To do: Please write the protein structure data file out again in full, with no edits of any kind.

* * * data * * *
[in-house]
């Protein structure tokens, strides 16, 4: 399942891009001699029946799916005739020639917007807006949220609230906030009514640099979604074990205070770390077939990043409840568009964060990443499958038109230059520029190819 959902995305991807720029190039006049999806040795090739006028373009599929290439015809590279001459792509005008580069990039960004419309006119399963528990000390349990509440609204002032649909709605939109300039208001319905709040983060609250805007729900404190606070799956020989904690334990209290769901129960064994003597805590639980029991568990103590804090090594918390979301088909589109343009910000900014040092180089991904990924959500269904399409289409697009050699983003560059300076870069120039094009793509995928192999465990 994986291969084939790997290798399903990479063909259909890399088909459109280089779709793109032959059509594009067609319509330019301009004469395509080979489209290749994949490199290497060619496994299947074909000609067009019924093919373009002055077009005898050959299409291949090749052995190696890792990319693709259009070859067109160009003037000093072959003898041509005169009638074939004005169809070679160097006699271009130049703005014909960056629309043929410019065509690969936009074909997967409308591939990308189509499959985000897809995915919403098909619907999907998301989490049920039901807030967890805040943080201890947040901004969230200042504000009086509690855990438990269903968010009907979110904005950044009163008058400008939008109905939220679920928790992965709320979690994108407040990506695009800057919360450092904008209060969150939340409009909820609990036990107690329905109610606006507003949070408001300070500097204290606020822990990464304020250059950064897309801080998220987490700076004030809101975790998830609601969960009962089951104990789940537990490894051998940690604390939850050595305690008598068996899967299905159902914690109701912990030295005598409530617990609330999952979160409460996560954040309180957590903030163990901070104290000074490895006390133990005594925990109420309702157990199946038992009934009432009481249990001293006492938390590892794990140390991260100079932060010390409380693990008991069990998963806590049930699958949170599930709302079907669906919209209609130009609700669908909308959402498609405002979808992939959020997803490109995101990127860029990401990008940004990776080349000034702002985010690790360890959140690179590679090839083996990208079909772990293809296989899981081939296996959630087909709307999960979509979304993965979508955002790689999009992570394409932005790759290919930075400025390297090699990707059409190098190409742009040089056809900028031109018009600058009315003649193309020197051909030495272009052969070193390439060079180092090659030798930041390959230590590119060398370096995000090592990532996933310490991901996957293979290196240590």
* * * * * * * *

[in-house]
């Protein structure tokens, strides 16, 4: 399942891009001699029946799916005739020639917007807006949220609230906030009514640099979604074990205070770390077939990043409840568009964060990443499958038109230059520029190819 959902995305991807720029190039006049999806040795090739006028373009599929290439015809590279001459792509005008580069990039960004419309006119399963528990000390349990509440609204002032649909709605939109300039208001319905709040983060609250805007729900404190606070799956020989904690334990209290769901129960064994003597805590639980029991568990103590804090090594918390979301088909589109343009910000900014040092180089991904990924959500269904399409289409697009050699983003560059300076870069120039094009793509995928192999465990 994986291969084939790997290798399903990479063909259909890399088909459109280089779709793109032959059509594009067609319509330019301009004469395509080979489209290749994949490199290497060619496994299947074909000609067009019924093919373009002055077009005898050959299409291949090749052995190696890792990319693709259009070859067109160009003037000093072959003898041509005169009638074939004005169809070679160097006699271009130049703005014909960056629309043929410019065509690969936009074909997967409308591939990308189509499959985000897809995915919403098909619907999907998301989490049920039901807030967890805040943080201890947040901004969230200042504000009086509690855990438990269903968010009907979110904005950044009163008058400008939008109905939220679920928790992965709320979690994108407040990506695009800057919360450092904008209060969150939340409009909820609990036990107690329905109610606006507003949070408001300070500097204290606020822990990464304020250059950064897309801080998220987490700076004030809101975790998830609601969960009962089951104990789940537990490894051998940690604390939850050595305690008598068996899967299905159902914690109701912990030295005598409530617990609330999952979160409460996560954040309180957590903030163990901070104290000074490895006390133990005594925990109420309702157990199946038992009934009432009481249990001293006492938390590892794990140390991260100079932060010390409380693990008991069990998963806590049930699958949170599930709302079907669906919209209609130009609700669908909308959402498609405002979808992939959020997803490109995101990127860029990401990008940004990776080349000034702002985010690790360890959140690179590679090839083996990208079909772990293809296989899981081939296996959630087909709307999960979509979304993965979508955002790689999009992570394409932005790759290919930075400025390297090699990707059409190098190409742009040089056809900028031109018009600058009315003649193309020197051909030495272009052969070193390439060079180092090659030798930041390959230590590119060398370096995000090592990532996933310490991901996957293979290196240590």